With every entry, the space begins to turn into a catalyst for revaluation. Here, Rosi finds herself in absolute control – she decides when and how long to stay and discovers a repository for any overwhelming thoughts. The camera, alongside the fabricated space, offers comfort and reflection. The act of photographing becomes an instrument of empowerment and healing. It is an aid to claiming authority over one’s feelings. It helps Rosi to let go, to depart elsewhere. It offers the sturdy control missing from the past months.
In her practice to date Rosi has been occupied with retelling the stories of others, delving into inherited memories, staging and re-enacting images and narratives. But in this new commission, Neither Could Exist Alone (2020), she adopts the role of the storyteller, the author of the account that unfolds in front of the lens. She is the only one performing; there are no other features or attributes but her own. These self-portraits entail introspection and a presentation of one’s self to itself. The photographic works awake a shared sense of being stuck in a period intensified by desolation, loss and struggle: previously unknown, but currently agonisingly familiar.
Through her work, Rosi pushes the performative dimension of the self: she stages her own lockdown, recreates her loneliness and rediscovers coping mechanisms. She also reminds us of the impossibility of enduring these circumstances alone, and the indispensable human touch we all need to survive.
¹ James Baldwin, ‘The Creative Process’, in John F. Kennedy, Creative America (New York: Ridge Press, 1962).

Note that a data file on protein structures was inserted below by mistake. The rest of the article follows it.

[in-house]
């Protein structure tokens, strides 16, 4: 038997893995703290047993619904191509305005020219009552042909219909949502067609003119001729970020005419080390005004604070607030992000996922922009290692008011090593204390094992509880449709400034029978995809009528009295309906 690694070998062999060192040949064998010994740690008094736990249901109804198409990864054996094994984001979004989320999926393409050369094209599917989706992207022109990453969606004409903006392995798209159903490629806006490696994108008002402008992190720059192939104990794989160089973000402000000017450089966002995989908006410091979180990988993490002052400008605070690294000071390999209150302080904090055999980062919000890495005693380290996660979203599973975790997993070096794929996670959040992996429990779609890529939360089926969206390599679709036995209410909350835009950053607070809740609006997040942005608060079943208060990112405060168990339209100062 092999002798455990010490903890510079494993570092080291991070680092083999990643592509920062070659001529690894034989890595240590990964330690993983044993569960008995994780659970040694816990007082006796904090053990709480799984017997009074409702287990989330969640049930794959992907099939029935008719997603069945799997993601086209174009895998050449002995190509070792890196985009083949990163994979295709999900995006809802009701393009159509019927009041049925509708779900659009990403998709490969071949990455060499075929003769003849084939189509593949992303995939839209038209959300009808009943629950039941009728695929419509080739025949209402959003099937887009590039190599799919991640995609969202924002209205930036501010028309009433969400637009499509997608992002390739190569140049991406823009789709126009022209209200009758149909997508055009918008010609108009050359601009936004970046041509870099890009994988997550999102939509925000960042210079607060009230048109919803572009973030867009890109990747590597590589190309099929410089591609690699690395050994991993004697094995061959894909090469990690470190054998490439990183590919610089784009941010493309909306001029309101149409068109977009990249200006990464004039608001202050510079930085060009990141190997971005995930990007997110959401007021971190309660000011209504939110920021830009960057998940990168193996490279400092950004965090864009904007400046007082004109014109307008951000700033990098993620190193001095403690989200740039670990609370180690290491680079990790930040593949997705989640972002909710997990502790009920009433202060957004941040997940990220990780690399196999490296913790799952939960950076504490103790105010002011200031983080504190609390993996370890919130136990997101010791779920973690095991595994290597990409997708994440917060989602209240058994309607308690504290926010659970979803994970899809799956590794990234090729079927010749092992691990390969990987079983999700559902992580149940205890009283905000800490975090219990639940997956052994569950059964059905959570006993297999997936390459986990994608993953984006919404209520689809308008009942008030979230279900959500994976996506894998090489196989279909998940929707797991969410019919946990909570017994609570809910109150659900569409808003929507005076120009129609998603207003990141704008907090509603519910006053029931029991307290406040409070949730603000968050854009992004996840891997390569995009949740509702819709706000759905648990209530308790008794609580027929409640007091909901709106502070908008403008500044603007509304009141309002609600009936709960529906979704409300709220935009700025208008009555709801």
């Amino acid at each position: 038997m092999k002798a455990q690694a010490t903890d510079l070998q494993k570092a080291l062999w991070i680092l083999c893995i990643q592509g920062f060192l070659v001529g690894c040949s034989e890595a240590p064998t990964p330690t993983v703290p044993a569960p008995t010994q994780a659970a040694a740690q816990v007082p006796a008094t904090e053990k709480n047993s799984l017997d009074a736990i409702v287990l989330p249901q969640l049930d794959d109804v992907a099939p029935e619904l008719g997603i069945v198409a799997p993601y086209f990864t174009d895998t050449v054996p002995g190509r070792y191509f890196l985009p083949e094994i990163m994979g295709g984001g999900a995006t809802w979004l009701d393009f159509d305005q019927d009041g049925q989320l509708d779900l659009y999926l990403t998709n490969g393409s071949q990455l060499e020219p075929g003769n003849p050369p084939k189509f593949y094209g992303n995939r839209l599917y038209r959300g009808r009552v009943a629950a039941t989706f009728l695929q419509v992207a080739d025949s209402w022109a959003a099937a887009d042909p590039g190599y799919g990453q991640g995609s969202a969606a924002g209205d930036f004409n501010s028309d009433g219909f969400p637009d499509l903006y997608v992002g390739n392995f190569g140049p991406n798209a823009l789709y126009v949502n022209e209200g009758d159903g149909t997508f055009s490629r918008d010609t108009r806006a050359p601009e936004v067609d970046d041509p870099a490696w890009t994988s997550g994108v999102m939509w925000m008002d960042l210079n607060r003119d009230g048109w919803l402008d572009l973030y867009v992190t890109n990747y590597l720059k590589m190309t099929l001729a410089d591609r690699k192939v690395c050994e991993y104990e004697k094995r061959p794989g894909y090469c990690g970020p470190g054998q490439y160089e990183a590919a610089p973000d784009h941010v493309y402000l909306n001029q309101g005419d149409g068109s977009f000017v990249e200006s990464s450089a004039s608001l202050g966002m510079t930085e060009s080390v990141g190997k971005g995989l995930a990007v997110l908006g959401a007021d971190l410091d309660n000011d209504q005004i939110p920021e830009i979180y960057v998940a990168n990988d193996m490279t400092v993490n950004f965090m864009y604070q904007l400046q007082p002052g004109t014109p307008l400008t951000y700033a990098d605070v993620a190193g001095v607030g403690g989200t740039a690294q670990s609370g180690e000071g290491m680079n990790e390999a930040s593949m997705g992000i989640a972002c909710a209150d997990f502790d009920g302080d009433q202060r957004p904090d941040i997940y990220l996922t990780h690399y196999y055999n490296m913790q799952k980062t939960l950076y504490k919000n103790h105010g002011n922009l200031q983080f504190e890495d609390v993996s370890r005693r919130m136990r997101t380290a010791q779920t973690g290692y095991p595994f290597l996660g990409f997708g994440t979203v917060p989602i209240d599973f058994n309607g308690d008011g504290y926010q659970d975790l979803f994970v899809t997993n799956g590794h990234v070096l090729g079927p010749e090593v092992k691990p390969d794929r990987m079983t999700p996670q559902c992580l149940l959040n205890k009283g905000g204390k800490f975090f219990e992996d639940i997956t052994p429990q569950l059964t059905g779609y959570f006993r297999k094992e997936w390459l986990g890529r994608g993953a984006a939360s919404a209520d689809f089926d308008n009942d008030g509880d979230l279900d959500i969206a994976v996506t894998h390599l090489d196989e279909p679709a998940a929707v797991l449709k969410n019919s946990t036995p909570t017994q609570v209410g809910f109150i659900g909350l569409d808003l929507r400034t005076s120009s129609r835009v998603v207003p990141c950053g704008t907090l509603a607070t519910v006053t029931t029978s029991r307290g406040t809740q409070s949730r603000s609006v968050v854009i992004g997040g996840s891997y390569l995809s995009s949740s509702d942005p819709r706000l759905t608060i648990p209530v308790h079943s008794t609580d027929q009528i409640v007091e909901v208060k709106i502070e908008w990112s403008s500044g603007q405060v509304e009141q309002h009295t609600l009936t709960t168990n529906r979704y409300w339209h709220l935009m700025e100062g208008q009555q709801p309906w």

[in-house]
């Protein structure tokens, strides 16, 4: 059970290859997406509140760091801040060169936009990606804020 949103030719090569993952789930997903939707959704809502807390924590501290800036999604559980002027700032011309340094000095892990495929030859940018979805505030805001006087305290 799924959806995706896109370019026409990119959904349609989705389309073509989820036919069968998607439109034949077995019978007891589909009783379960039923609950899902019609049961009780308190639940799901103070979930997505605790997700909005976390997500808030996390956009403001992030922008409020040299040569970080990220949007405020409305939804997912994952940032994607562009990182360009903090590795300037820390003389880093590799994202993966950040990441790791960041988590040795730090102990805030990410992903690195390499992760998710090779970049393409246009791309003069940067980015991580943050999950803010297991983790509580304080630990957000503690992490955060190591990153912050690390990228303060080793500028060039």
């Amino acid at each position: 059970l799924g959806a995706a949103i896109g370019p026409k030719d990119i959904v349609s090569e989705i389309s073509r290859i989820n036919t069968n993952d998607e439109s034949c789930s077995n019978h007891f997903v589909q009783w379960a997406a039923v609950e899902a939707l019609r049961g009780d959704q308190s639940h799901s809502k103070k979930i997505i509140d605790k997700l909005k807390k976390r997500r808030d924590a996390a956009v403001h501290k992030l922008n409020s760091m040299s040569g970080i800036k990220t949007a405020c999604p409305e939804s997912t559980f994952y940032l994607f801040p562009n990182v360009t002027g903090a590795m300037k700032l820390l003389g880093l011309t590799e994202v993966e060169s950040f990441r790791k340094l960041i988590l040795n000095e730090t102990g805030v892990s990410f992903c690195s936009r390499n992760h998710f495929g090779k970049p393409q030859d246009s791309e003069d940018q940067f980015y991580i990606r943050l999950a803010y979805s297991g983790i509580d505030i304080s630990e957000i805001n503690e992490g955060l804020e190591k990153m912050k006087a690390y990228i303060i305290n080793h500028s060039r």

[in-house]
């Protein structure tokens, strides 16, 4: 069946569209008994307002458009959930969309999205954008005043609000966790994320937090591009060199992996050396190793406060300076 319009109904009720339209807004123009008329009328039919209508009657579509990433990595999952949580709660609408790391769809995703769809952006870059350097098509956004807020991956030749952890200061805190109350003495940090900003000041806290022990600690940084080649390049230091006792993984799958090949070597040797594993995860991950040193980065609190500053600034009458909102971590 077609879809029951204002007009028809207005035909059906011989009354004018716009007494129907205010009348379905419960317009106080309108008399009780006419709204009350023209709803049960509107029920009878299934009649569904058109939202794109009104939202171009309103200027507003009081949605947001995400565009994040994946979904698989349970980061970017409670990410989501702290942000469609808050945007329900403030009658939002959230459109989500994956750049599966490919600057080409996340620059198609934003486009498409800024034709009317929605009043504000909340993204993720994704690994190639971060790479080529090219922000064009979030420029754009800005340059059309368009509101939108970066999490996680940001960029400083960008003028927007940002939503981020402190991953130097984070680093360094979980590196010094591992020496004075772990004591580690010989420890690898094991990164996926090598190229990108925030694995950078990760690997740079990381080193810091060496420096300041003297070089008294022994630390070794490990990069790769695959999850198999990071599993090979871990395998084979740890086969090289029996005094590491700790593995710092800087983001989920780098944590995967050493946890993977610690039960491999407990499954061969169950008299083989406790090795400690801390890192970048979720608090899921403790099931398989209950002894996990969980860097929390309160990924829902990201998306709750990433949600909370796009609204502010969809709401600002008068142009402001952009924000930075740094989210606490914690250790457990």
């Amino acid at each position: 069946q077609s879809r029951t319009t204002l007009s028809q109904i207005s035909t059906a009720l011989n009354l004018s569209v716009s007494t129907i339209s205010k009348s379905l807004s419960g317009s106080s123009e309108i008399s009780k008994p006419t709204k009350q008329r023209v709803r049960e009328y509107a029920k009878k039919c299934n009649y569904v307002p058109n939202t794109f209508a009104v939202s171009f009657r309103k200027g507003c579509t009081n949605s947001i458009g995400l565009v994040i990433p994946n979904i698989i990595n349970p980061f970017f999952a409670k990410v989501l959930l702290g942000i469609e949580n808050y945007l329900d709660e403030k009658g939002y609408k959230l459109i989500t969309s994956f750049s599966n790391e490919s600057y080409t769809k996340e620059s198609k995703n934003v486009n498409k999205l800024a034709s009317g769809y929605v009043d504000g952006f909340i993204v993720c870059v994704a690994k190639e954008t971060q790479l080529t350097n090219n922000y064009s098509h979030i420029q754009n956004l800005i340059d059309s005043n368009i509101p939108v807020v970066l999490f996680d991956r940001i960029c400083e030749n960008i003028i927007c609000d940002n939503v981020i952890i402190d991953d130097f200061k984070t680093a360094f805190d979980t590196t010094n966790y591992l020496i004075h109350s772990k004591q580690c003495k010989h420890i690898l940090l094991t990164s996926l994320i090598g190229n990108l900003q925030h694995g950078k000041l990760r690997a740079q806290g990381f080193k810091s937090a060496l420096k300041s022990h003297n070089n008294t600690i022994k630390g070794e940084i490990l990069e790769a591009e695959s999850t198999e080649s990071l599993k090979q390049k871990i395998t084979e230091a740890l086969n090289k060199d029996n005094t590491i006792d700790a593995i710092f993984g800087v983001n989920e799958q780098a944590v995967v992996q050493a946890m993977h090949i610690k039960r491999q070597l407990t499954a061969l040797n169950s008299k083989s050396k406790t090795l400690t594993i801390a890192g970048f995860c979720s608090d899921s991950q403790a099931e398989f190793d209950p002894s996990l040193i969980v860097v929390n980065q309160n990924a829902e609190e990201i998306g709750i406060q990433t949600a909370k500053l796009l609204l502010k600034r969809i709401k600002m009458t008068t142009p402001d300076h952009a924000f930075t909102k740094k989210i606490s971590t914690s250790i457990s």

² Jacques Lacan, The Four Fundamental Concepts of Psycho-Analysis (New York: W.W. Norton, 1958).
Krasimira Butseva is a Bulgarian-born and London-based writer, researcher and educator. She has previously written for eep magazine, The Calvert Journal and Art Licks. Butseva has previously presented her academic research in the conference 'Truth, Reality and Imagination Interpretations from Eastern and Central Europe' at University College London, and is to participate later in 2021 in the conference '(Counter-)Archive: Memorial Practices of the Soviet Underground' in Technische Universitat Dresden, Germany and in the 10th World Congress of Central and Eastern European Studies in Montréal, Canada. Butseva is also an associate lecturer at the London College of Communication, University of the Arts London.
You can follow Butseva on Instagram and Twitter, and see more on her website.
See the full artist commission by Silvia Rosi
Read an interview with the artist and Autograph's Bindi Vora
Renée Mussai introduces the new artist commissions in a curatorial essay One (Pandemic) Year On...
Read the introduction to the Care | Contagion | Community project
The Care | Contagion | Community — Self & Other exhibition is now in development
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Image captions: 1) Silvia Rosi, Neither Could Exist Alone, video, 1' 22" [detail], 2020. Commissioned by Autograph for Care | Contagion | Community — Self & Other. © and courtesy the artist.
Other page images: 2) Courtesy Krasimira Butseva.